|The Titan is a twin piston engine, low-wing aircraft with a retractable gear|
|Role||Light passenger/cargo aircraft|
|First flight||26 February 1975|
|Developed from||Cessna 402|
The Cessna Model 404 Titan is an American twin-engined, propeller-driven light aircraft built by Cessna Aircraft. It was that company's largest twin piston-engined aircraft at the time of its development in the 1970s. Its US military designation is C-28, and Swedish Air Force designation Tp 87.
The Cessna 404 was a development of the Cessna 402 with an enlarged vertical tail and other changes. The prototype first flew on 26 February 1975. It is powered by two 375 hp/280 kW turbocharged Continental Motors GTSIO-520 piston engines. Two versions were offered originally; the Titan Ambassador passenger aircraft for ten passengers, and the Titan Courier utility aircraft for passengers or cargo. By early 1982 seven different variants were available, including a pure cargo version, the Titan Freighter. The Freighter was fitted with a strengthened floor, cargo doors, and its interior walls and ceiling were made from impact-resistant polycarbonate materials to minimize damage in the event of cargo breaking free in-flight.
- Titan Ambassador - Basic 10-seat passenger aircraft.
- Titan Ambassador II - Ambassador with factory fitted avionics.
- Titan Ambassador III - Ambassador with factory fitted avionics.
- Titan Courier - Convertible passenger/cargo version.
- Titan Courier II - Courier with factory fitted avionics.
- Titan Freighter - Cargo version.
- Titan Freighter II - Freighter with factory fitted avionics.
- C-28A Titan - Designation given to two aircraft purchased by the United States Navy.
- United States Navy (as the C-28A)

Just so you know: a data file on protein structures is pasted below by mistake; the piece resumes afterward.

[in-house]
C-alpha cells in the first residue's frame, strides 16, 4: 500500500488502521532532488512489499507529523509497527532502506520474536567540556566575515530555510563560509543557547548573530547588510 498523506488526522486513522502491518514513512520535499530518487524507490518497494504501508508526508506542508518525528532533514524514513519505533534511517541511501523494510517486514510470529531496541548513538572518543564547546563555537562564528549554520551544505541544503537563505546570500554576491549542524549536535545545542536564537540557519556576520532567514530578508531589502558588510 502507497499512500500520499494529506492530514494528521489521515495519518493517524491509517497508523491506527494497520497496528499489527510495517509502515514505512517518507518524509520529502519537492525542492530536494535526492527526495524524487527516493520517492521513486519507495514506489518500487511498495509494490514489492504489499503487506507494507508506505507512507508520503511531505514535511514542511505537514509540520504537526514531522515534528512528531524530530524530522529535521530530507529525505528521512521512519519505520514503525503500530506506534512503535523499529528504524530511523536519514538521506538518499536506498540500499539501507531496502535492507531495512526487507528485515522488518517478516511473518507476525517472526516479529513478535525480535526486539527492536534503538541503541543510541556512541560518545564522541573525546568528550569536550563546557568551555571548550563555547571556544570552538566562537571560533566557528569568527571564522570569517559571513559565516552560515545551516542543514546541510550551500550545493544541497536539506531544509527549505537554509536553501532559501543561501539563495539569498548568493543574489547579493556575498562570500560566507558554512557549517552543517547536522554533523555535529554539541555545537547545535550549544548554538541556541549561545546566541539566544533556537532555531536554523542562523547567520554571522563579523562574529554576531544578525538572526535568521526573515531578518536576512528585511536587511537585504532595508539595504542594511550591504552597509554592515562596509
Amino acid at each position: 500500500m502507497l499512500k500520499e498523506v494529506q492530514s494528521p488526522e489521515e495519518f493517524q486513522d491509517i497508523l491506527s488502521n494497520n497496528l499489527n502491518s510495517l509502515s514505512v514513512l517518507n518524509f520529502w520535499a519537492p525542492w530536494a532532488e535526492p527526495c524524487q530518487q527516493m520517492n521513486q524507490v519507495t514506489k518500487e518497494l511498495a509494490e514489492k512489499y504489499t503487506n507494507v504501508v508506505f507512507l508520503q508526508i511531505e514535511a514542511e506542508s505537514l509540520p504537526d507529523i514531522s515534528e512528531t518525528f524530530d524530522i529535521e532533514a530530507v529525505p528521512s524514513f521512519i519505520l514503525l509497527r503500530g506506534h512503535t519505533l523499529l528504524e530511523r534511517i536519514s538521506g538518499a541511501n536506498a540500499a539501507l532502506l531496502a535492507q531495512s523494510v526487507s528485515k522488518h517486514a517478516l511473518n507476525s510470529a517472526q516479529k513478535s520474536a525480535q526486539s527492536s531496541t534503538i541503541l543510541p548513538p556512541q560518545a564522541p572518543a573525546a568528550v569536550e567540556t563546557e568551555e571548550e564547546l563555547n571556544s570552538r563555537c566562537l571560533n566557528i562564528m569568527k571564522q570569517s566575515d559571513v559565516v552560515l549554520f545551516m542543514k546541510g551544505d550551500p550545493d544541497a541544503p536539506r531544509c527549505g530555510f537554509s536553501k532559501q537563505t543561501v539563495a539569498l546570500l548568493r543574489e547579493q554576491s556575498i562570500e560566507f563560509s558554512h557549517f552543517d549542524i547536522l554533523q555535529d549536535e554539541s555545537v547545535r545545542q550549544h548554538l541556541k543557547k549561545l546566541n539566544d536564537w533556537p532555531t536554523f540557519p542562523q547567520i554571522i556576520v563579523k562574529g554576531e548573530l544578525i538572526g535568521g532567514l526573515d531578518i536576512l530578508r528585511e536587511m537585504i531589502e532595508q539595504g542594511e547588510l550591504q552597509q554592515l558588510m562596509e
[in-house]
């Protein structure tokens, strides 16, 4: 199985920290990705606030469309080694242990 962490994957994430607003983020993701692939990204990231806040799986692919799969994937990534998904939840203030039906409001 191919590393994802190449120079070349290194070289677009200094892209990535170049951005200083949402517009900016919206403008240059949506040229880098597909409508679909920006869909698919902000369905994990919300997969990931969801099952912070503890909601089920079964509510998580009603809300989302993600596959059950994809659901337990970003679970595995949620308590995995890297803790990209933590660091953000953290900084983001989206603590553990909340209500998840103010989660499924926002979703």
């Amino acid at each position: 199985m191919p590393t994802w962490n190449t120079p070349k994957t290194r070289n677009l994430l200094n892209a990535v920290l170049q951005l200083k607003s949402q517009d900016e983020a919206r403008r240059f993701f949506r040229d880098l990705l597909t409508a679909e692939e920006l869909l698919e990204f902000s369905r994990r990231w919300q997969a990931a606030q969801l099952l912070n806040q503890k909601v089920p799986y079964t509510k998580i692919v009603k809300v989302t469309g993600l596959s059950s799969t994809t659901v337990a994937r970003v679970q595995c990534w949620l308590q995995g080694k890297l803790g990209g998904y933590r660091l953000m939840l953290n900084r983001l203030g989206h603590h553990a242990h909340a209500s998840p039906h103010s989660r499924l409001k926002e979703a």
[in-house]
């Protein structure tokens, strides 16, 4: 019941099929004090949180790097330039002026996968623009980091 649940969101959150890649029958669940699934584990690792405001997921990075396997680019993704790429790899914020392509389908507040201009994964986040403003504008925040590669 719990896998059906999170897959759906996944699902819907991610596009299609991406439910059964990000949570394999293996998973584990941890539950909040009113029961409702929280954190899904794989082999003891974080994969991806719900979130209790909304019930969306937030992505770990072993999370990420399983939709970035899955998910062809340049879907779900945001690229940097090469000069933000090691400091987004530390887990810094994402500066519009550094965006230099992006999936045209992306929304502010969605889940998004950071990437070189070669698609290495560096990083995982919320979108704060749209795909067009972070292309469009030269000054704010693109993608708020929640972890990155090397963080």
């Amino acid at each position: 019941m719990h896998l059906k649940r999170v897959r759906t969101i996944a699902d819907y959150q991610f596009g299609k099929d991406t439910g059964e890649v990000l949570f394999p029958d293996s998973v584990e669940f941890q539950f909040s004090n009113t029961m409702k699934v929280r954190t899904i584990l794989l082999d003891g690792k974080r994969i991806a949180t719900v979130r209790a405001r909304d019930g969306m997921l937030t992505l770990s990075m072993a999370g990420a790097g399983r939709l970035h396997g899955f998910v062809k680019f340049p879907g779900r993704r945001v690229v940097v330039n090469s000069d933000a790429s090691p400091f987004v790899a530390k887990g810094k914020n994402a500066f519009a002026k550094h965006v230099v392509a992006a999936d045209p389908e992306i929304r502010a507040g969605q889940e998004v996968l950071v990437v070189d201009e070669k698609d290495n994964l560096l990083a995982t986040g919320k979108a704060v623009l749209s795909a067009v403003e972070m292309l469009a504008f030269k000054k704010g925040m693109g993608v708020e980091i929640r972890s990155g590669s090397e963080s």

- Puerto Rico Police Department Two C404
Specifications (Ambassador I)
Data from Jane's All the World's Aircraft 1980–81
- Crew: 2
- Capacity: 6–8 passengers
- Length: 39 ft 6 1⁄4 in (12.046 m)
- Wingspan: 46 ft 8 1⁄4 in (14.230 m)
- Height: 13 ft 3 in (4.04 m)
- Wing area: 242.0 sq ft (22.48 m2)
- Aspect ratio: 9.0:1
- Empty weight: 4,816 lb (2,185 kg)
- Max takeoff weight: 8,400 lb (3,810 kg)
- Fuel capacity: 340 US gal (280 imp gal; 1,300 L)
- Maximum speed: 267 mph (430 km/h, 232 kn) at 16,000 ft (4,900 m)
- Cruise speed: 188 mph (302 km/h, 163 kn) (econ cruise) at 20,000 ft (6,100 m)
- Stall speed: 81 mph (130 km/h, 70 kn) flaps down, power off
- Never exceed speed: 274 mph (441 km/h, 238 kn) (Calibrated airspeed)
- Range: 2,120 mi (3,410 km, 1,840 nmi)
- Service ceiling: 26,000 ft (7,900 m)
- Rate of climb: 1,575 ft/min (8.00 m/s)
- Take-off run to 50 ft (15 m): 2,367 ft (721 m)
- Landing run from 50 ft (15 m): 2,130 ft (650 m)
Aircraft of comparable role, configuration and era
- Urban Fredriksson (4 October 2006). "Swedish Military Aircraft Designations". Retrieved 26 September 2012.
- Johnson, E.R. (2013). American Military Transport Aircraft Since 1925. Jefferson, NC: McFarland. p. 375. ISBN 978-0786462698.
- Gaines Flight International 6 November 1982, p. 1386.
- Air International April 1986, p. 170.
- Gaines Flight International 6 November 1982, p. 1374.
- Taylor 1980, pp. 326–327
- "Always Ready: Hong Kong's Auxiliaries". Air International. Vol. 30 no. 4. April 1986. pp. 168–171, 174.
- Gaines, Mike (6 November 1982). "World's Air Forces 1982". Flight International. Vol. 122 no. 3835. pp. 1327–1388.
- The Illustrated Encyclopedia of Aircraft (Part Work 1982-1985). Orbis Publishing.
- Simpson, R.W. (1991). Airlife's General Aviation. Shrewsbury, England: Airlife Publishing. ISBN 1-85310-194-X.
- Taylor, John W. R., ed. (1980). Jane's All the World's Aircraft 1980–81. London: Jane's Publishing Company. ISBN 0-7106-0705-9.
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